Since joining Twitch, I've met so many people who are making their dreams come true thanks to the platform. I know a streamer who owns a restaurant and streams from the kitchen every day, I've met someone who broadcasts while making the crafts that people commission from her online store, and I've followed someone developing his own video game, who has streamed every part of the process for hundreds of days in a row. Even if you have more than one goal like me, you can work them into your streams if you're creative enough. And if I was able to make something as boring as studying into a watchable show, I'm certain your life goal can be turned into a great piece of content too. Not only will you be making your streaming career more fulfilling for yourself and more unique to your viewers by doing this, but streaming your progress might even push you into sticking with your aspirations more strongly. So don't think of Twitch as something that saps your time- let it help you achieve your most sought-after ambitions!

Friday, January 3, 2020

Monitoring Your Streams

Streaming on Twitch usually means doing a lot of things by yourself. The average streamer sets up their graphics, tweaks output settings, keys their greenscreen, creates a title and then talks on-camera for hours, all without anyone else in the room to check the show for errors. It's a lot to think about, and because there are so many moving parts, small mistakes can end up causing you to lose major portions of your streams.

You might accidentally turn off your microphone at the start of the show, so that everything you say for the whole rest of the stream is lost. If you’re playing a singleplayer game or other offline activity, your internet might even cut out without you noticing. Smaller issues can go unnoticed as well, like an OBS scene not working, capture card framerates being incorrect, or sound being too loud or quiet. In an ideal world, every potential issue would be caught before you go live. But things happen, and that isn’t always the case. So for our imperfect world, we need to keep careful watch of our streams while we're streaming, to make sure anything that does break isn't broken for long.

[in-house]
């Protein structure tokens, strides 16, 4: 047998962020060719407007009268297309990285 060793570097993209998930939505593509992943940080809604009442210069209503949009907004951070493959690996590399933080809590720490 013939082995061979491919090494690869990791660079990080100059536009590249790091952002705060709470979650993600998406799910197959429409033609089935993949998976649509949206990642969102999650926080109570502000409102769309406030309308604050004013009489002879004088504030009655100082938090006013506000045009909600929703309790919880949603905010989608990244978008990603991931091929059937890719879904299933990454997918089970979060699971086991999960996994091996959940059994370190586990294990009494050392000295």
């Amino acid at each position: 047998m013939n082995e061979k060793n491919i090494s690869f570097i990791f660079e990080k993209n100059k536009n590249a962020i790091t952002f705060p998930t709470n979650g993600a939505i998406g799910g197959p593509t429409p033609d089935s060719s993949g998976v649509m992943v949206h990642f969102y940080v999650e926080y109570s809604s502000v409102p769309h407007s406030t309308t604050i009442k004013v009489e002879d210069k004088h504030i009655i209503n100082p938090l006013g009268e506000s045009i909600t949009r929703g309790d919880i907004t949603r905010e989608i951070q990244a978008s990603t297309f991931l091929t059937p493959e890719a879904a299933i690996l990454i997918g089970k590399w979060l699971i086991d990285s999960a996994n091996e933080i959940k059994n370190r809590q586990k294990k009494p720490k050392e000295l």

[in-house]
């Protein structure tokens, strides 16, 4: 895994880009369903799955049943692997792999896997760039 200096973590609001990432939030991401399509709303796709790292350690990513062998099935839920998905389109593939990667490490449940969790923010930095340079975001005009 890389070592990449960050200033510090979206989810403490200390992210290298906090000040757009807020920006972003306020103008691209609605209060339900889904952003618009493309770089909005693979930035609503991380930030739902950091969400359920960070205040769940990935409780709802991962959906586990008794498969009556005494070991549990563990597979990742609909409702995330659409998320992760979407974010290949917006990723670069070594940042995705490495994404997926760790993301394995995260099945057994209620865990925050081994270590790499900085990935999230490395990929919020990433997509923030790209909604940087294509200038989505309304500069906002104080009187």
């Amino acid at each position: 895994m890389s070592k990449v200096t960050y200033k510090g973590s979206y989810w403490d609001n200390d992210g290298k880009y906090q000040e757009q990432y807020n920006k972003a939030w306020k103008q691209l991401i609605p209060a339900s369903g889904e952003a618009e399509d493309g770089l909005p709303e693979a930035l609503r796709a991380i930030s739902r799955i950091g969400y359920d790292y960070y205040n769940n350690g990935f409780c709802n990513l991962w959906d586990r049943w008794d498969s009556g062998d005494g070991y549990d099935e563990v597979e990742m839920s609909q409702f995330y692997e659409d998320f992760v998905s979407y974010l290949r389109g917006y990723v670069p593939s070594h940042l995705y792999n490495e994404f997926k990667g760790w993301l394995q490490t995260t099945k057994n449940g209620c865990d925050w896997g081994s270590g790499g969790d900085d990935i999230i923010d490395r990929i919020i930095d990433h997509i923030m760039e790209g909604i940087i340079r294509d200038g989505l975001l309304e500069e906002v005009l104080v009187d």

Monitoring can be a balancing act.
We all know we should be engaging with Twitch chat to get closer to our audiences, but did you know that your channel's chat is also one of the most accurate detectors of major stream problems you could possibly have? Let's say your internet upload speed drops, and the whole stream is no longer working. Don't forget- in the entry Getting Your Stream Output Settings Just Right, I laid out the difference between upload and download speeds. This means your stream output can be completely disconnected from the internet while you notice no drop in internet connectivity during your Fortnite match. It also means that, should your stream fail due to poor upload speeds, you'll still be able to read your channel's chat messages as they happen, and the complaints about the stream going dark will quickly start flooding in.